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The Making of StimTracker

12.06.08 | Permalink | 2 Comments

Curious ChapMy company recently released StimTracker, a device designed specifically for sending event markers, something that researchers often need to do when using a stimulus presentation package such as our own SuperLab in combination with an EEG/ERP data recording device.

Sounds simple, but the design of StimTracker’s front panel went through more than 30 iterations before we settled on the final design. Here are six of these intermediate designs, in chronological order.

First Cut: Analog

StimTracker handles seven analog inputs that need to have their sensitivity or threshold adjusted. The original design called for the use of linear potentiometers. “Mediator” was the project name used until a final name was chosen.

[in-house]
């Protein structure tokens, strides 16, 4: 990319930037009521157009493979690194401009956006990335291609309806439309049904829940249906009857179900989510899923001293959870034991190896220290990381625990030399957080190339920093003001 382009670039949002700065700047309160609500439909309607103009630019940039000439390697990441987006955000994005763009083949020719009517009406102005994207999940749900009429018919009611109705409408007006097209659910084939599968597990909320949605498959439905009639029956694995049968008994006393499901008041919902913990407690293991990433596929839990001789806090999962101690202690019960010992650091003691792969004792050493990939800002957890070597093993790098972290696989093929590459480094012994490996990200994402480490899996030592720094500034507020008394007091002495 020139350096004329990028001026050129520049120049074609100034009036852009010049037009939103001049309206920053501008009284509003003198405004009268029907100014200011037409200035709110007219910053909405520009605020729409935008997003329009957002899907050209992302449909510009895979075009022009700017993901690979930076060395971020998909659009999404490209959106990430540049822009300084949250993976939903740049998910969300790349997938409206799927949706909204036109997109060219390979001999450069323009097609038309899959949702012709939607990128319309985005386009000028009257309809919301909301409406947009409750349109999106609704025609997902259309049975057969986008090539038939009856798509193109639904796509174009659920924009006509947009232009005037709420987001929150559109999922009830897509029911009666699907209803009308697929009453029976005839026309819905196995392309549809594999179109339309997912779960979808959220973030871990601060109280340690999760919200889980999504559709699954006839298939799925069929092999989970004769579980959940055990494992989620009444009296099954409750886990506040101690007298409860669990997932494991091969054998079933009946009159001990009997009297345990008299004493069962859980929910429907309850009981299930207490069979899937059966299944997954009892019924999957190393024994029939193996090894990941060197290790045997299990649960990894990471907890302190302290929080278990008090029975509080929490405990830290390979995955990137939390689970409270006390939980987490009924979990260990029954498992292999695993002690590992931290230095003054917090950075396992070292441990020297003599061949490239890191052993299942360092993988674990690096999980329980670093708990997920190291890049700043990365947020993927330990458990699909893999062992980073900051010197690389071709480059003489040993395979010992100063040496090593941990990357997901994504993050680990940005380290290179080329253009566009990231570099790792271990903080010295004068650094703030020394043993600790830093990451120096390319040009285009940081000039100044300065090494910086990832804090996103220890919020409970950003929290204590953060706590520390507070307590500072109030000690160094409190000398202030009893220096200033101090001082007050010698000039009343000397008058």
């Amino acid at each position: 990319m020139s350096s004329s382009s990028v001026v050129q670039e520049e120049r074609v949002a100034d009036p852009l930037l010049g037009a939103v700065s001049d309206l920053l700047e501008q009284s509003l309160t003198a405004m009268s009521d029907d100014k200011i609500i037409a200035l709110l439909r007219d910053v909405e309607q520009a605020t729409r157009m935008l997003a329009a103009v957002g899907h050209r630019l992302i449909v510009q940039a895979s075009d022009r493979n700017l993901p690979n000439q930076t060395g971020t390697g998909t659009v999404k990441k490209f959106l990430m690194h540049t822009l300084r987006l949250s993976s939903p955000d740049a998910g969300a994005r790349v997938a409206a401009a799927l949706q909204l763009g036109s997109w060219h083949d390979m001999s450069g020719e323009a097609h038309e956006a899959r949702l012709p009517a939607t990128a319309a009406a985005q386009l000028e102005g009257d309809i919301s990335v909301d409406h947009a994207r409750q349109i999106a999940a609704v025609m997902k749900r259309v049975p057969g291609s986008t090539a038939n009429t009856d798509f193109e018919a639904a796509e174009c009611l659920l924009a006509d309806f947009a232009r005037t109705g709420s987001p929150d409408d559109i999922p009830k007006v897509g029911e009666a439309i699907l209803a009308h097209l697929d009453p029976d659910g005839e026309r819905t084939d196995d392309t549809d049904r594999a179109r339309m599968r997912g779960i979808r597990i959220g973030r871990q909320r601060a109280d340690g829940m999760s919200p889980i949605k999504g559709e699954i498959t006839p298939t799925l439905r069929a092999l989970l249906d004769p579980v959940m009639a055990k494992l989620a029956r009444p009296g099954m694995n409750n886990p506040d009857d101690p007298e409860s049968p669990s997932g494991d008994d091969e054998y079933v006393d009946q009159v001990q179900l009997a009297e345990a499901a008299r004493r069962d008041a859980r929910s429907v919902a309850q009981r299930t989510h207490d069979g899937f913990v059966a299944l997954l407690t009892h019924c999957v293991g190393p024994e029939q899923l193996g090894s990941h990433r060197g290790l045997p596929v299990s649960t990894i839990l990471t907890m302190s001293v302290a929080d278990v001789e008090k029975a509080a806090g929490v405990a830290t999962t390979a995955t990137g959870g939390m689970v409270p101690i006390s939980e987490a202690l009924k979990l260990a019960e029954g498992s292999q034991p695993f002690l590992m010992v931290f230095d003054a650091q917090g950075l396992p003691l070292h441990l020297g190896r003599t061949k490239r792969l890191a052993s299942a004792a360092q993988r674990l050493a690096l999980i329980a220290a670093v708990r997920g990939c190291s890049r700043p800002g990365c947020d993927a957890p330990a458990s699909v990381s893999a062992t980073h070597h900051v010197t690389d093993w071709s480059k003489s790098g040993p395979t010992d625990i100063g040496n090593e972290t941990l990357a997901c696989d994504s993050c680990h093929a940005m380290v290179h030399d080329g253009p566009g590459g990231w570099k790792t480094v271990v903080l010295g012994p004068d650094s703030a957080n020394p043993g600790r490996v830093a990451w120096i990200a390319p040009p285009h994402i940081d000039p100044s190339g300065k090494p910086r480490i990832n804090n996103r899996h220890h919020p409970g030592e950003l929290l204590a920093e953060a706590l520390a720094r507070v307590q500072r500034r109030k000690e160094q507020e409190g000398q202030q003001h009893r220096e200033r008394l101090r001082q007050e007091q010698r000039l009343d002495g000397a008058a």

StimTracker 1 Then Came Digital

It didn’t take long before we realized that digital was not only nicer, but absolutely needed for one simple reason: repeatability. With linear pots, if someone accidentally changed the settings (not difficult when you have seven of them), it would take a stroke of luck to reposition the pot exactly where it was. Digital control relieves researchers of one less variable to deal with.

StimTracker 2 StimTracker 3 All Blue

In the next two designs, the red was dropped and the march towards minimalism started. Also, the StimTracker name was adopted.

StimTracker 4 StimTracker 5 Maximum Minimalism

In this design, we explored the use of icons but decided against it. We also “minimalized” the design even further.

StimTracker 6

Filed under Cedrus, Design

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